As a general rule, taller, heavier cars will roll more than low-slung, lighter cars. Manufacturers can also influence the way a vehicle behaves around a corner by altering the suspension and shock absorber settings.
A large, heavy SUV like a Range Rover will have more roll to give it a softer ride and lots of suspension travel to allow it to traverse off-road obstacles more easily. In comparison, a Porsche Cayenne SUV will be far firmer on the road, giving it a sportier feel at the expense of some driving comfort.
Small cars with soft suspension settings can also roll quite noticeably in corners. Cars like the classic Citroen 2CV and Renault 4 would often lean comically around every bend thanks to their overly soft suspensions. This made them great over rough roads at the expense of a sharper driving feel. A modern equivalent would be the Citroen C4, it has a comfort-biased suspension setup that gives it a superbly smooth ride, but it leans more than the sportier offerings in its class.
Factors contributing to increased body roll:
- Tall bodywork and a high centre of gravity
- Soft suspension settings
- Heavy body mass
Which cars roll the least in corners?
A light car that is low to the ground will have less weight to deal with when it goes around a corner. This will reduce the body roll, which can be further mitigated by using stiff suspension settings. Adaptive suspension and active anti-roll bars further reduce the tendency for the body to lean during cornering.
The very first Minis in the 1950s and ‘60s had Hydrolastic suspension systems that offered reasonable ride comfort with minimal body roll. The ‘90s Citroen Xantia was one of the first production cars to have an active suspension system. It had a hydropneumatic setup that would adjust the firmness of the suspension based on your driving style.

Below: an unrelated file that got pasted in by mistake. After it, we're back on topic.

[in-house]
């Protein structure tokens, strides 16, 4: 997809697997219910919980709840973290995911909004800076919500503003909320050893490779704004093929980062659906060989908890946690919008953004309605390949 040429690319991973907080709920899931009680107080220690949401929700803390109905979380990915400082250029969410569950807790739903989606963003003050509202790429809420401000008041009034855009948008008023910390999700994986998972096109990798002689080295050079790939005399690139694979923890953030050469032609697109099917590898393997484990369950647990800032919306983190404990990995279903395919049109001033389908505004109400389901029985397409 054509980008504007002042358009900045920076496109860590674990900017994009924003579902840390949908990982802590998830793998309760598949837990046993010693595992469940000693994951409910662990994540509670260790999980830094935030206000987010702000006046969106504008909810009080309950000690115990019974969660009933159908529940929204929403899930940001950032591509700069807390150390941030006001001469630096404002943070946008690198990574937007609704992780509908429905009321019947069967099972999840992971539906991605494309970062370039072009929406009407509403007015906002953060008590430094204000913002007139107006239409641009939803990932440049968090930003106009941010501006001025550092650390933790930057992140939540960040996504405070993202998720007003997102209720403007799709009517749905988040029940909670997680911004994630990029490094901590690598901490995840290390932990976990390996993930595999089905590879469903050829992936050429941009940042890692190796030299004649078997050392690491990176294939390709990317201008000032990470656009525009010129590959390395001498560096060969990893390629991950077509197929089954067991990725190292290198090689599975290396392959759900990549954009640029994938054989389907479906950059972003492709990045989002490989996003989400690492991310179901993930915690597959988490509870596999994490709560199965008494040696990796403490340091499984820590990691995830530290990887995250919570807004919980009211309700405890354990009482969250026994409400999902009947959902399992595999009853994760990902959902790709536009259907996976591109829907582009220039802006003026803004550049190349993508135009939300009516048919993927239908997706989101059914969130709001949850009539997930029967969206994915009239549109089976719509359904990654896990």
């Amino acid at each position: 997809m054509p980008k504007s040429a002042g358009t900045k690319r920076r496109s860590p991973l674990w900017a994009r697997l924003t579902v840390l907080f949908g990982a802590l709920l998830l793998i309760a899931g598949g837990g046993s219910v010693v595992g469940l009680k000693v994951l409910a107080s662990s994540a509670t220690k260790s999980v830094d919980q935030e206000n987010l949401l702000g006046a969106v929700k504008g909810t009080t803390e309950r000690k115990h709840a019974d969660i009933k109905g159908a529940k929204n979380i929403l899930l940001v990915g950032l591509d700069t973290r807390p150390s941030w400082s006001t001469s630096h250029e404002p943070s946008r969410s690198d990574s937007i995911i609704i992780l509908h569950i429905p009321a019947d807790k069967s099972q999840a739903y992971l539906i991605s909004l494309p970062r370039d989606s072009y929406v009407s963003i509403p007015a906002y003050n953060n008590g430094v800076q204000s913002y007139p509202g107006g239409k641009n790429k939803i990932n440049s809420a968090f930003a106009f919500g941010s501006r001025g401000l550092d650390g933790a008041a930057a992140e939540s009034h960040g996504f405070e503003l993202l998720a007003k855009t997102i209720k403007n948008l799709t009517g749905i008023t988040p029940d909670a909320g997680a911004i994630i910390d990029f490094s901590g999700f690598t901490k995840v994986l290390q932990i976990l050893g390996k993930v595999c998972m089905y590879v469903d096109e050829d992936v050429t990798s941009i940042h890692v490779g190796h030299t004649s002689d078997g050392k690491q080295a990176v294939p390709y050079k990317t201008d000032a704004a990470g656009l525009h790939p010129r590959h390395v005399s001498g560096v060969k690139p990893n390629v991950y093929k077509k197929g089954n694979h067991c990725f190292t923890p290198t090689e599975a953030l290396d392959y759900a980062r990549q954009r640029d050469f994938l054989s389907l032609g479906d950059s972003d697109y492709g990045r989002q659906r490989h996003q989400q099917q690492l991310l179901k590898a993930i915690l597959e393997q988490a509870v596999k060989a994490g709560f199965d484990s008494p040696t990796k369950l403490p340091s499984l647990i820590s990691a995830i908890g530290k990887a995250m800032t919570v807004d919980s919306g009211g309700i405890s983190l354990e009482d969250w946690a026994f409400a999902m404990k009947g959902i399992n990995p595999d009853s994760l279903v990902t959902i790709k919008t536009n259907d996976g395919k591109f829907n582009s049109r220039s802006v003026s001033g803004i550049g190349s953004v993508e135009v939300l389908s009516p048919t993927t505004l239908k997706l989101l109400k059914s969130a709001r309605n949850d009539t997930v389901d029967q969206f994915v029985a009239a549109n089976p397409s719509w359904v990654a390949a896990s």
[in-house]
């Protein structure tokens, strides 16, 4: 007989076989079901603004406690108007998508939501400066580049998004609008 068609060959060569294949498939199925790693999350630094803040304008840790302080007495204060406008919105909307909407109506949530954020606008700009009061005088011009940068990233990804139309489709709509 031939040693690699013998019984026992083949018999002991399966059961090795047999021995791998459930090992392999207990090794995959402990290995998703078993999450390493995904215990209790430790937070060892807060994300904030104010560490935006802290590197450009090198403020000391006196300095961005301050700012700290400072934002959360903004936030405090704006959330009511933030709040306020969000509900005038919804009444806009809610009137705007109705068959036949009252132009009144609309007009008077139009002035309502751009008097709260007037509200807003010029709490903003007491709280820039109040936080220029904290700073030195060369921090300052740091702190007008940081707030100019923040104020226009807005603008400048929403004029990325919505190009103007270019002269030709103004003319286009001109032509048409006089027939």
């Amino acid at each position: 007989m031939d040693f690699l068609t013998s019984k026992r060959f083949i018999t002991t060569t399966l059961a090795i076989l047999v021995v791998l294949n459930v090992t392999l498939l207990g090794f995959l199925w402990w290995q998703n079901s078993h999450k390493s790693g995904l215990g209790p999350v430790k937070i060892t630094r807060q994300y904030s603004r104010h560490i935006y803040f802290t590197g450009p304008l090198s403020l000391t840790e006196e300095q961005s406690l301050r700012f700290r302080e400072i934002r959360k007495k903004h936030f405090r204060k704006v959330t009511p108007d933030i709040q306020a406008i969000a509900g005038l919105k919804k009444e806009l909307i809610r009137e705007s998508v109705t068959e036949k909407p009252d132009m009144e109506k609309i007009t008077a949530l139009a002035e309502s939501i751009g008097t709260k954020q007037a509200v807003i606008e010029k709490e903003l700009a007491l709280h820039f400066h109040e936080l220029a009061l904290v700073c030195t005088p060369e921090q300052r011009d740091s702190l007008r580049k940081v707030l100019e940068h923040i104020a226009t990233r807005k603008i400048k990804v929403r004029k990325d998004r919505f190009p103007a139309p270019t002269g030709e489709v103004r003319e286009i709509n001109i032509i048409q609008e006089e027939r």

Applying modern developments of these sorts of technologies to the latest SUVs can often deliver a sporty driving experience that belies their size and weight. Yet applying the same electronic and mechanical trickery to a low-slung, lighter car will yield even better results. As mentioned above, a Porsche Cayenne is a superlative sporty SUV, but physics dictate that a purpose-built sports car like the Porsche 911 will exhibit less body roll as it has less centrifugal force to deal with.
While this all results in a sharp and engaging driving experience, the downside is a firmer ride. And if the suspension is made too stiff the car can feel jittery and uncomfortable on all but the smoothest road surfaces.
Factors contributing to reduced body roll:
- Adaptive suspension systems
- Low-slung bodywork and a low centre of gravity
- Light body mass
- Stiff suspension settings
Should I try and stop my car rolling in corners?
You may feel that reducing your car rolling in the corners will be a beneficial move. As explained above, the handling characteristics of your car have been fine-tuned by the manufacturer to meet specific targets. Fiddling with these parameters will often upset the car’s inherent handling balance.
It is a far better idea to pick a car that suits your requirements in the first place. Most manufacturers offer a range of models that cater to different driving needs. In a very broad generalisation, brands like BMW and Audi will cater to the sportier end of the market, while Lexus and Volvo tend to have slightly softer suspensions, trading outright driving engagement for a more compliant ride.